WASHINGTON (CNN) — Nine scientists at the Food and Drug Administration have written a letter to President-elect Barack Obama and his transition team, alleging gross mismanagement at the agency that has “placed the American public at risk.”
The agency is “fundamentally broken” and “failing to fulfill its mission,” according to a copy of the six-page letter obtained by CNN.
The scientists work in the FDA’s Center for Devices and Radiological Health, which regulates items ranging from rubber gloves and contact lenses to heart stents and mammogram machines.
The scientists claim that “the scientific review process for medical devices at FDA has been corrupted and distorted by current FDA managers, thereby placing the American people at risk.”Watch the FDA come under fire »
“Currently, there is an atmosphere at FDA in which the honest employee fears the dishonest employee, and not the other way around,” the letter said. “Disturbingly, the atmosphere does not yet exist at FDA where honest employees committed to integrity and the FDA mission can act without fear of reprisal.”
Among the charges:
- Scientists and doctors have been threatened and told, on occasion, to ignore FDA regulations.
- Devices have not been properly labeled.
- Managers without appropriate experience have been given authority to make final decisions about device regulation and have done so while ignoring serious safety and effectiveness concerns.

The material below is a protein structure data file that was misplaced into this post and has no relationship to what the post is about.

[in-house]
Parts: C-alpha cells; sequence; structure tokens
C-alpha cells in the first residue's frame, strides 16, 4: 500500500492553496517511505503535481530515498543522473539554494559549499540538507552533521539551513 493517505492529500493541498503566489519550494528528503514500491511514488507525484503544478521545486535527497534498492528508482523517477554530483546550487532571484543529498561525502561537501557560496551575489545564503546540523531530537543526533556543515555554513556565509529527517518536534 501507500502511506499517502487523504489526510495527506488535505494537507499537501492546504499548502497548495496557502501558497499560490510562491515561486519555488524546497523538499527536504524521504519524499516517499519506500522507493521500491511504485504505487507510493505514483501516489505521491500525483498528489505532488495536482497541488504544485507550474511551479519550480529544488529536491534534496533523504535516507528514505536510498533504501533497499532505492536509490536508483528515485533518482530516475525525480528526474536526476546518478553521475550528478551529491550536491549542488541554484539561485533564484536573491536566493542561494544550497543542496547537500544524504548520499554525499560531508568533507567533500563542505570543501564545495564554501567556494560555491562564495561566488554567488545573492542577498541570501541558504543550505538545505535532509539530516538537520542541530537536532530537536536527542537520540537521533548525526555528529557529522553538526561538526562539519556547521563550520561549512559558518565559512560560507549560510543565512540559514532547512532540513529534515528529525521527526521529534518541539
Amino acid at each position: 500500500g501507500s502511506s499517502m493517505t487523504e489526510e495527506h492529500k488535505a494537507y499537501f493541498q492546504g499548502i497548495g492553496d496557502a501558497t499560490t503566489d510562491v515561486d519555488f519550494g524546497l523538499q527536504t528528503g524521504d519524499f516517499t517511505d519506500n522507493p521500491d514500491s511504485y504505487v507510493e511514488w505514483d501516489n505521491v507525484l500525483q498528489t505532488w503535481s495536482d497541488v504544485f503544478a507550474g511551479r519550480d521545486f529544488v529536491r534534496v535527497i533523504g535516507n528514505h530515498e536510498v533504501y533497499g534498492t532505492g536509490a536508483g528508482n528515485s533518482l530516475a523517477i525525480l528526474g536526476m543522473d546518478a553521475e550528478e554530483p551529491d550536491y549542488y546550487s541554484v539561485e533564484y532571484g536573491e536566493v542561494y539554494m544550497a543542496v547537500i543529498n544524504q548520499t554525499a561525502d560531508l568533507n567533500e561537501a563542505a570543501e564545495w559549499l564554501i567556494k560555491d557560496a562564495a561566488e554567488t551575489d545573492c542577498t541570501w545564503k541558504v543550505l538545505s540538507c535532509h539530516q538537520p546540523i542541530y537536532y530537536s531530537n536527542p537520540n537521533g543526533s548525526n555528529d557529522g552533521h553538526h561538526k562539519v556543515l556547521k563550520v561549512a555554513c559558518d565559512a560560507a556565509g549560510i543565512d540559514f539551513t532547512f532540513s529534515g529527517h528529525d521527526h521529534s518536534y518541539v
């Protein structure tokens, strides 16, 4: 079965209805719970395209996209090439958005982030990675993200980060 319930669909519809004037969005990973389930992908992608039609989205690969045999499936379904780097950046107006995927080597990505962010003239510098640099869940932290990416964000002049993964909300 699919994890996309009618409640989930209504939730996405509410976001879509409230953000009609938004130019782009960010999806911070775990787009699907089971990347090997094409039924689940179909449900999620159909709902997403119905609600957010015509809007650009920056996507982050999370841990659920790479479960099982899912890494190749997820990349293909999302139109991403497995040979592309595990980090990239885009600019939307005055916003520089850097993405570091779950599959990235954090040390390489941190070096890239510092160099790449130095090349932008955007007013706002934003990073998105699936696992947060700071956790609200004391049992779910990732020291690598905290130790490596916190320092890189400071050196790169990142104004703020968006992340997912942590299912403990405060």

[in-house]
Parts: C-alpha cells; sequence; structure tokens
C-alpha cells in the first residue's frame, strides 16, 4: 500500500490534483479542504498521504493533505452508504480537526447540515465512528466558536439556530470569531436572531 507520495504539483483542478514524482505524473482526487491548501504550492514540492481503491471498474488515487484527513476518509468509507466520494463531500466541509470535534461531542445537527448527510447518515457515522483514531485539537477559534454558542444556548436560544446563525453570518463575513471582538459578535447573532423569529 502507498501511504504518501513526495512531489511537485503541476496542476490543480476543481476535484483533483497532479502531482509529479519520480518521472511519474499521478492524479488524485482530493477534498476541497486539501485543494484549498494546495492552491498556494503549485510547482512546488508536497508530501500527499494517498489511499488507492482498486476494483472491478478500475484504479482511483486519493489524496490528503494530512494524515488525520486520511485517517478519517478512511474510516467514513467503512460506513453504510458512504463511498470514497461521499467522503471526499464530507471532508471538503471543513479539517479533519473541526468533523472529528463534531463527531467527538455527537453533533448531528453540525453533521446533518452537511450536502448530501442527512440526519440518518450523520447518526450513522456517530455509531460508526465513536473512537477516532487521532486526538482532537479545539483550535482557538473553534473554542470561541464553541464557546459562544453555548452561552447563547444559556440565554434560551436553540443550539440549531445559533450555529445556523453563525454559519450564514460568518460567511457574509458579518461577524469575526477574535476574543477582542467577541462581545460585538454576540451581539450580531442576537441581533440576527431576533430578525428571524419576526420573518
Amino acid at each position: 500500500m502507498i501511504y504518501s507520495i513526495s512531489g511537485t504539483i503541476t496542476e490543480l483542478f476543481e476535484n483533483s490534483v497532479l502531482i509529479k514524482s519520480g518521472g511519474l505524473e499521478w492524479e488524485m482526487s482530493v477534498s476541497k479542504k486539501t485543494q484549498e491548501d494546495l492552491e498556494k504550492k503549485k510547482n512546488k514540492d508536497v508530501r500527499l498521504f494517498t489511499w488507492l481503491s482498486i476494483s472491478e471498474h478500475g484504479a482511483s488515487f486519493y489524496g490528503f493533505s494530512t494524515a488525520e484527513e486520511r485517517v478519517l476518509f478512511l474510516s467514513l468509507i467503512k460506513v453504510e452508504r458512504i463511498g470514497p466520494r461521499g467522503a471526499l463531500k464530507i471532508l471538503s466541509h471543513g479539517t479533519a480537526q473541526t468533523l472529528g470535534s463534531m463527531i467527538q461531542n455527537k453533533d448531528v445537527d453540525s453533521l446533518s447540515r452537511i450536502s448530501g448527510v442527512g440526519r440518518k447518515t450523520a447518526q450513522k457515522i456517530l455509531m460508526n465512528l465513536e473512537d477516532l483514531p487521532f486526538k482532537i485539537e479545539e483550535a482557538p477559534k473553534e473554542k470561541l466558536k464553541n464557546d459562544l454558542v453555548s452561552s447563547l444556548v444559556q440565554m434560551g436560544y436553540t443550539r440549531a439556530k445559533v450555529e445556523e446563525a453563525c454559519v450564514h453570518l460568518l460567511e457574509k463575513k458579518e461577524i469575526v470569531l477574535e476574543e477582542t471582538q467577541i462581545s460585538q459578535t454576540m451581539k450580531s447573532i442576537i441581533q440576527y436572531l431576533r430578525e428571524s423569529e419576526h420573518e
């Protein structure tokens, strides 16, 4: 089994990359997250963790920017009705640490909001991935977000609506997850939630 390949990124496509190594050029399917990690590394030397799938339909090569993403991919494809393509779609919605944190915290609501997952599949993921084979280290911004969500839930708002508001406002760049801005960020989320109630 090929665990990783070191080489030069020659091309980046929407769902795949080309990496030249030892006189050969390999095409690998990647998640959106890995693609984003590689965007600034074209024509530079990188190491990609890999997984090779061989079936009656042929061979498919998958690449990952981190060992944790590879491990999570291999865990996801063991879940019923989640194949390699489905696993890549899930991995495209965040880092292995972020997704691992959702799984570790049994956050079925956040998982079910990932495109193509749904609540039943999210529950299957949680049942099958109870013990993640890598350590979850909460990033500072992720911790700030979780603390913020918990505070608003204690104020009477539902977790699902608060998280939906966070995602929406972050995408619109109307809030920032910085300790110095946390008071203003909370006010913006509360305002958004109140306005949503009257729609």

- FDA experts have been excluded from product meetings because manufacturers felt that they were “biased.”
- Manufacturers have been allowed to market their products without FDA approval.
An internal investigation of the charges, the scientists said, has resulted “in absolutely nothing: No one was held accountable, no appropriate or effective actions have been taken, and the same managers who engaged in the wrongdoing remain in place and have been rewarded and promoted.”
In a statement, the Food and Drug Administration told CNN, “We have been working very closely with members of the transition team and any concerns or questions they have on any issue, we will address directly with the team. Separately, the agency is actively engaged in a process to explore the staff members’ concerns and take appropriate action.”
Congress is also looking into the allegations.
By: Louise Schiavone
January 9, 2009